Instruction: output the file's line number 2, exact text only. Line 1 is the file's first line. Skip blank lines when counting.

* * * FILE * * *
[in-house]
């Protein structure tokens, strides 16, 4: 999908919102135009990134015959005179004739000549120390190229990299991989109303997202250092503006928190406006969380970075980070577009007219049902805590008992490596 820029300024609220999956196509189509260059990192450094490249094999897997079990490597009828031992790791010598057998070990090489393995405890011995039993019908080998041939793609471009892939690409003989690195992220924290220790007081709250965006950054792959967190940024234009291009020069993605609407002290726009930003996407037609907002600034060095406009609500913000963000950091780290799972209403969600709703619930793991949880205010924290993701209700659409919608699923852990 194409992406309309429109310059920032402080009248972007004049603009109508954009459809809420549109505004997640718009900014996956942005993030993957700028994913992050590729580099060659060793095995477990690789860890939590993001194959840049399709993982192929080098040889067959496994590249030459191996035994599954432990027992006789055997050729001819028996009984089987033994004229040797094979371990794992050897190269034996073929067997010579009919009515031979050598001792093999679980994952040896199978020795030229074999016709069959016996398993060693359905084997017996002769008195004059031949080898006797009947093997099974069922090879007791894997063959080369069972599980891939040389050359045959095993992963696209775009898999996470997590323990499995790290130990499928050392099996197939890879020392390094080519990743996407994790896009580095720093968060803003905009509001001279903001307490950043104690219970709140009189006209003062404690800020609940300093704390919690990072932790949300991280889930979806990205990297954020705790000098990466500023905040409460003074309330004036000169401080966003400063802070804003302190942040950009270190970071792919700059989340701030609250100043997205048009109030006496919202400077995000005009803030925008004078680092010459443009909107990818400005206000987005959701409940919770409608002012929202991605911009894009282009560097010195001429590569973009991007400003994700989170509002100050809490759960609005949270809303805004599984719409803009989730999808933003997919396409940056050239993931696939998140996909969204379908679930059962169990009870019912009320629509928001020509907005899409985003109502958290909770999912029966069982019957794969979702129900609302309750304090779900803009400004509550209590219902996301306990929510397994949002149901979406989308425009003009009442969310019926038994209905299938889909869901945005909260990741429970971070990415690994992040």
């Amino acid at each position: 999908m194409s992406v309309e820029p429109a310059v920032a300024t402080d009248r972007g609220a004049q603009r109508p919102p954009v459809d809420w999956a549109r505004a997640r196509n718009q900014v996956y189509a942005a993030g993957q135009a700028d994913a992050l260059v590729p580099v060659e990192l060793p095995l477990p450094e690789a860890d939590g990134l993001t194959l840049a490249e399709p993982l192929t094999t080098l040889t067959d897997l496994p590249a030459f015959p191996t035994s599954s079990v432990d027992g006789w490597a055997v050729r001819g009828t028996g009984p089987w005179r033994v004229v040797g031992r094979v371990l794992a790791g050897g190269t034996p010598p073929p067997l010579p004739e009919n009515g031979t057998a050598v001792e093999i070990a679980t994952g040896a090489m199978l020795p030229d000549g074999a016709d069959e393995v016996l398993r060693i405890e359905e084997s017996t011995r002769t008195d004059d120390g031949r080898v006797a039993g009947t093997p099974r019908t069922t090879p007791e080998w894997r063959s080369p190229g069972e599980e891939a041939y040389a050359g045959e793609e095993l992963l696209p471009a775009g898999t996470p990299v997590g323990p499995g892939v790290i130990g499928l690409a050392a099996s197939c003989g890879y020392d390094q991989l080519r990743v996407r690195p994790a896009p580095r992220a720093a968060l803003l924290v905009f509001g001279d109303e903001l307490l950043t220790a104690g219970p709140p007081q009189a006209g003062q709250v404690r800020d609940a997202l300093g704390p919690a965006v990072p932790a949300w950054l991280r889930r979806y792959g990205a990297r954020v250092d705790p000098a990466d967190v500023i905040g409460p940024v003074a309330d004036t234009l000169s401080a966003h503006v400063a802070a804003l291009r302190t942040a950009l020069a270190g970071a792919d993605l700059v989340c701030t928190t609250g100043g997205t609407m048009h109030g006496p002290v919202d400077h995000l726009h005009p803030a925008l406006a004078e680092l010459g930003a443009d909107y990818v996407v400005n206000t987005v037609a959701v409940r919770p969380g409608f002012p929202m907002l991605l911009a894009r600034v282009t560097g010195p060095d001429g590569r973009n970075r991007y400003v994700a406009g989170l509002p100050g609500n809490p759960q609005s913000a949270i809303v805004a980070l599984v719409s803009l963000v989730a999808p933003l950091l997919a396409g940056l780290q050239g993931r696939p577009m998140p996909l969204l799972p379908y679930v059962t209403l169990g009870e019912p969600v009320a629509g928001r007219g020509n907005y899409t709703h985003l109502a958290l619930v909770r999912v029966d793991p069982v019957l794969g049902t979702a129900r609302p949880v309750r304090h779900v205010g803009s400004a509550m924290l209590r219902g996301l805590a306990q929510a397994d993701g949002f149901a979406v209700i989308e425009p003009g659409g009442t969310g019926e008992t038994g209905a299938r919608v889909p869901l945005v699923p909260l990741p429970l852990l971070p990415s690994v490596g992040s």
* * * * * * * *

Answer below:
């Protein structure tokens, strides 16, 4: 999908919102135009990134015959005179004739000549120390190229990299991989109303997202250092503006928190406006969380970075980070577009007219049902805590008992490596 820029300024609220999956196509189509260059990192450094490249094999897997079990490597009828031992790791010598057998070990090489393995405890011995039993019908080998041939793609471009892939690409003989690195992220924290220790007081709250965006950054792959967190940024234009291009020069993605609407002290726009930003996407037609907002600034060095406009609500913000963000950091780290799972209403969600709703619930793991949880205010924290993701209700659409919608699923852990 194409992406309309429109310059920032402080009248972007004049603009109508954009459809809420549109505004997640718009900014996956942005993030993957700028994913992050590729580099060659060793095995477990690789860890939590993001194959840049399709993982192929080098040889067959496994590249030459191996035994599954432990027992006789055997050729001819028996009984089987033994004229040797094979371990794992050897190269034996073929067997010579009919009515031979050598001792093999679980994952040896199978020795030229074999016709069959016996398993060693359905084997017996002769008195004059031949080898006797009947093997099974069922090879007791894997063959080369069972599980891939040389050359045959095993992963696209775009898999996470997590323990499995790290130990499928050392099996197939890879020392390094080519990743996407994790896009580095720093968060803003905009509001001279903001307490950043104690219970709140009189006209003062404690800020609940300093704390919690990072932790949300991280889930979806990205990297954020705790000098990466500023905040409460003074309330004036000169401080966003400063802070804003302190942040950009270190970071792919700059989340701030609250100043997205048009109030006496919202400077995000005009803030925008004078680092010459443009909107990818400005206000987005959701409940919770409608002012929202991605911009894009282009560097010195001429590569973009991007400003994700989170509002100050809490759960609005949270809303805004599984719409803009989730999808933003997919396409940056050239993931696939998140996909969204379908679930059962169990009870019912009320629509928001020509907005899409985003109502958290909770999912029966069982019957794969979702129900609302309750304090779900803009400004509550209590219902996301306990929510397994949002149901979406989308425009003009009442969310019926038994209905299938889909869901945005909260990741429970971070990415690994992040």